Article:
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News Release

May 20, 2008

Contact:

Cynthia Haven, News Service: (650) 724-6184, cynthia.haven@stanford.edu


Two days of events celebrate, examine Stoppard's Coast of Utopia

Utopia is twisted into the American DNA. It's the reason why the Pilgrims landed at Plymouth Rock and why the Quakers founded Philadelphia. It inspired Whitman's verse and Bronson Alcott's doomed flight to Fruitlands—a catastrophe satirically chronicled by his daughter, Louisa May, in Transcendental Wild Oats.

Utopia has infected minds at least since Plato's Republic, but it haunted Russia, too. Think of aristocrat-turned-farmer Lev Tolstoy, or aristocrat-turned-anarchist Mikhail Bakunin, or Alexander Herzen, the so-called father of Russian socialism.

And, most recently, think of Czech-born Tom Stoppard, the British playwright whose critically acclaimed epic trilogy about those Russian intellectuals, The Coast of Utopia, broke records last year for the most Tony Awards ever won by a play. (It won best play, best director, best featured actor and actress, and all three design awards for costume, lighting and set.)

Steven Lee, a dissertation fellow at the Humanities Center who is an "American-Russian comparativist," saw both the American and Russian productions of The Coast of Utopia. Under the aegis of the Humanities Center and the Center for Russian, East European and Eurasian Studies, he has scheduled two days of events this week celebrating and comparing the Broadway and Moscow productions, with staged readings, guest speakers, presentations and panel discussions. All events, which will take place at the Humanities Center, are free and open to the public.

At 7 p.m. Thursday, May 22, students from the Drama Department will produce and perform a staged reading of one scene from The Coast of Utopia. After the reading, Alexei Borodin and Tony Award-winner Jack O'Brien, the directors of Utopia in Moscow and New York, respectively, will compare several video clips—selected by Stoppard himself—from the two productions. Carey Perloff, artistic director of the American Conservatory Theater, will lead a comparative discussion of featured scenes.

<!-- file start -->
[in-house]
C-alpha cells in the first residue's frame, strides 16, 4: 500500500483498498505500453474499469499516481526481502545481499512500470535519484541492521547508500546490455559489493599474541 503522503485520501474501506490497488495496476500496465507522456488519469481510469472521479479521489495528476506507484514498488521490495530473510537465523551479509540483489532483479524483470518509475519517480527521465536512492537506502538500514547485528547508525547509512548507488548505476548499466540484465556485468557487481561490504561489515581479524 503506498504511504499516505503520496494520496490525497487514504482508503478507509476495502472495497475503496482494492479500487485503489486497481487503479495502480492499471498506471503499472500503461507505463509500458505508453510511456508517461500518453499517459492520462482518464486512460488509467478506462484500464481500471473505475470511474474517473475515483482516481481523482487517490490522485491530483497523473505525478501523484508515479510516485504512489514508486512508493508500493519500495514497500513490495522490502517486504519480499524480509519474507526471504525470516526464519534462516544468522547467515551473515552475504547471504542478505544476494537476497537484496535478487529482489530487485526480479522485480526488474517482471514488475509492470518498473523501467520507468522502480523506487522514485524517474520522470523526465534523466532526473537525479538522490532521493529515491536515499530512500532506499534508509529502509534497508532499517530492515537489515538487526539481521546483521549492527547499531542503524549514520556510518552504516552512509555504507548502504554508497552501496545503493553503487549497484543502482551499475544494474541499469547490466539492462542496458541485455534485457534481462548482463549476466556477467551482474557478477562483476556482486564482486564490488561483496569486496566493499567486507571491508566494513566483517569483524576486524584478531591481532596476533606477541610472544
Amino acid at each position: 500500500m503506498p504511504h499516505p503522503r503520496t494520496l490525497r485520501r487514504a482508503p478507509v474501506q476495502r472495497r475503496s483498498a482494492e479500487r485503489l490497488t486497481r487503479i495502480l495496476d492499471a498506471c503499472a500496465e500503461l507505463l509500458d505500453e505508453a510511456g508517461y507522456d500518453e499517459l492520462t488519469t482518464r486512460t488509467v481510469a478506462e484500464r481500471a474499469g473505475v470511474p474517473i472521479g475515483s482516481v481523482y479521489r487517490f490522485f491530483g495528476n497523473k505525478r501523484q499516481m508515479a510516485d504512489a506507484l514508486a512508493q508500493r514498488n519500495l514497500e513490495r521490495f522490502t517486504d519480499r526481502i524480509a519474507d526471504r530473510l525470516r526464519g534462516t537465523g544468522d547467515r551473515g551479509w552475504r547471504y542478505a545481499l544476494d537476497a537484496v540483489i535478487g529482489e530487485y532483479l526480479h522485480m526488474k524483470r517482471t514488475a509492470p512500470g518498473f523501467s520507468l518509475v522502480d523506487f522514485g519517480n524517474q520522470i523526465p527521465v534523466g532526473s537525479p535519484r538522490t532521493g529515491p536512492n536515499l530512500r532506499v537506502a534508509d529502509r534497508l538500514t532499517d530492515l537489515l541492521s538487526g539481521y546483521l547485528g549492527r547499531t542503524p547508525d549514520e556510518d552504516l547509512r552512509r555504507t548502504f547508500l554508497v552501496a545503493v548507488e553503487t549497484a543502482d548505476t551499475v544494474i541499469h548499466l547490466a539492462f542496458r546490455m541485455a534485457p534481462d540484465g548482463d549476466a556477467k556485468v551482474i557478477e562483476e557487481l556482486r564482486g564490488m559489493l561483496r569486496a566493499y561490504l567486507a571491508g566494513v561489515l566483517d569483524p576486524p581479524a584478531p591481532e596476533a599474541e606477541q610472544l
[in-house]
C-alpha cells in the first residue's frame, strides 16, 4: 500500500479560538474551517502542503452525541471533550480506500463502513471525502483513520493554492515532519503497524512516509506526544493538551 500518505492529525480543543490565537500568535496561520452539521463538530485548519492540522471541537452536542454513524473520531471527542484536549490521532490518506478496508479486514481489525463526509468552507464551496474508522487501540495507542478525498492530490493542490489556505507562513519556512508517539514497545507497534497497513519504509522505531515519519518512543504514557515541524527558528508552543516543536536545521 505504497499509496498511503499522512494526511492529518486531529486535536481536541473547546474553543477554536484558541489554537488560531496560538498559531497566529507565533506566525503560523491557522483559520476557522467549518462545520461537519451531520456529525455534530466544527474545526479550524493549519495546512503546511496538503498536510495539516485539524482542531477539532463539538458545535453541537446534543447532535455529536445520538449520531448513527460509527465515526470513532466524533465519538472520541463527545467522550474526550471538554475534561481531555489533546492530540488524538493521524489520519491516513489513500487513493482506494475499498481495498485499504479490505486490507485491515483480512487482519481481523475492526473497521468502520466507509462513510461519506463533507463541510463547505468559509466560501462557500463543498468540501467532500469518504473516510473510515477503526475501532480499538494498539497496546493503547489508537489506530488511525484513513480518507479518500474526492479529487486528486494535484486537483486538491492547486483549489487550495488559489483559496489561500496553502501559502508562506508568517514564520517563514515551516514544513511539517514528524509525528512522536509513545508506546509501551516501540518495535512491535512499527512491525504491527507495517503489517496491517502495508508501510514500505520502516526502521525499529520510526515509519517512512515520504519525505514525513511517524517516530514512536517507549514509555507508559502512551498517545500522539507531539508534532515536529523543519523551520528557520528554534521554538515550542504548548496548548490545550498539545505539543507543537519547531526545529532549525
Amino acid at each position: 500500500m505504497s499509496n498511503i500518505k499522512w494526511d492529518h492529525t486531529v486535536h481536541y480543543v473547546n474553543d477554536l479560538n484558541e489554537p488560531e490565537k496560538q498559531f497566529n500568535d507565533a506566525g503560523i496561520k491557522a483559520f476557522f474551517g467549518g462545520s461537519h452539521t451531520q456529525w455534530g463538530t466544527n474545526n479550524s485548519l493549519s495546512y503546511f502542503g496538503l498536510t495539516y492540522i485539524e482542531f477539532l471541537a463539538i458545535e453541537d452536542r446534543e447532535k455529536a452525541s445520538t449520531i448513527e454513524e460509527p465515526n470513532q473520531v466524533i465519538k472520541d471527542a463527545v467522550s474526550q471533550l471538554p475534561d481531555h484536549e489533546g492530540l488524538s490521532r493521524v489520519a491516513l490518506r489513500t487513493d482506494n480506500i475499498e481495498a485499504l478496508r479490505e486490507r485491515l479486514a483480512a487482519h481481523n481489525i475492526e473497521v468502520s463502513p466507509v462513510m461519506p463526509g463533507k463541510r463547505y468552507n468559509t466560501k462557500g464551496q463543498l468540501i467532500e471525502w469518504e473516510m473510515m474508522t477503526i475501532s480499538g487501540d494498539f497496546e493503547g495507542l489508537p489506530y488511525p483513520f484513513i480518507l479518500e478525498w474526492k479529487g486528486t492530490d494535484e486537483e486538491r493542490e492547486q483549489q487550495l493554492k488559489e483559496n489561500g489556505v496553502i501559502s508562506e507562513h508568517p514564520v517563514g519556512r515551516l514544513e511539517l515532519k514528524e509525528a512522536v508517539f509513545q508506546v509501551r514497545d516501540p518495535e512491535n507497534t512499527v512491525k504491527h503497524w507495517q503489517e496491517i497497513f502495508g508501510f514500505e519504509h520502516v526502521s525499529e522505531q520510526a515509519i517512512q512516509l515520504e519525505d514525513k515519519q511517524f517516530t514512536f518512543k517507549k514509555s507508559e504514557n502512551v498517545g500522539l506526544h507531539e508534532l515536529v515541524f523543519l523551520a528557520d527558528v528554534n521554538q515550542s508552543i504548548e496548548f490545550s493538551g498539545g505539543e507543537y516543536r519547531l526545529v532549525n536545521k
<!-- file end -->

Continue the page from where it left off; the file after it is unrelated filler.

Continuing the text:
On Friday, May 23, an all-day symposium at the Stanford Humanities Center will comprise four sessions. The first will introduce the trilogy through images and video of the productions, as well as overviews of public and critical responses. The second will put the Stoppard script in the context of Russian history post-socialism and the many other depictions of Herzen and his cohort. The third, featuring talks by the two directors, will examine the formal aspects of the play and its productions. The final session will juxtapose the New York and Moscow productions to consider visions of utopia and post-utopia today.

Between Russia and America, Lee sees a restless crosscurrent in utopian quests. Journalist John Reed rushed to Russia to document the Bolshevik Revolution in 1917—a revolution inspired by its Western counterparts. Another example: In 1932, Harlem Renaissance poet Langston Hughes went to the Soviet Union to work on a film about the plight of African Americans.

"One of the most exciting things about the project is movement, thinkers going back and forth and deriving something important from that," Lee said. There was always an element of wanderlust in utopian dreams—"it captures that desire to be somewhere else." Lee points out that Thomas More, the author of the book that coined the "utopia" term, "very much had the New World in mind."

Exploring this crosscurrent led Lee to New York and Moscow. Lee said he was disappointed with the lavish New York production. With a research stipend last autumn, Lee and two colleagues viewed the Russian production. "I was hoping for something more subtle and nuanced in Moscow," Lee said. "It was."

Lee saw the production at a critical time: "I was there during a crucial election in November that ended up giving Putin an enormous mandate." The Russians saw the production as a place to explore "the possibilities of post-socialism utopia, trying to read this play as alternative space, a discursive place where people could articulate democratic aspirations," Lee said.

The cross-cultural movement of these Russian thinkers wanting to go West, and Americans heading for Moscow, prefigures "a very nice movement of our own," Lee said. "This was our own little voyage."

A schedule of events is available at http://sica.stanford.edu/events.html.

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Comment:

Steven Lee, Humanities Center: (650) 724-8163, steven.lee@stanford.edu

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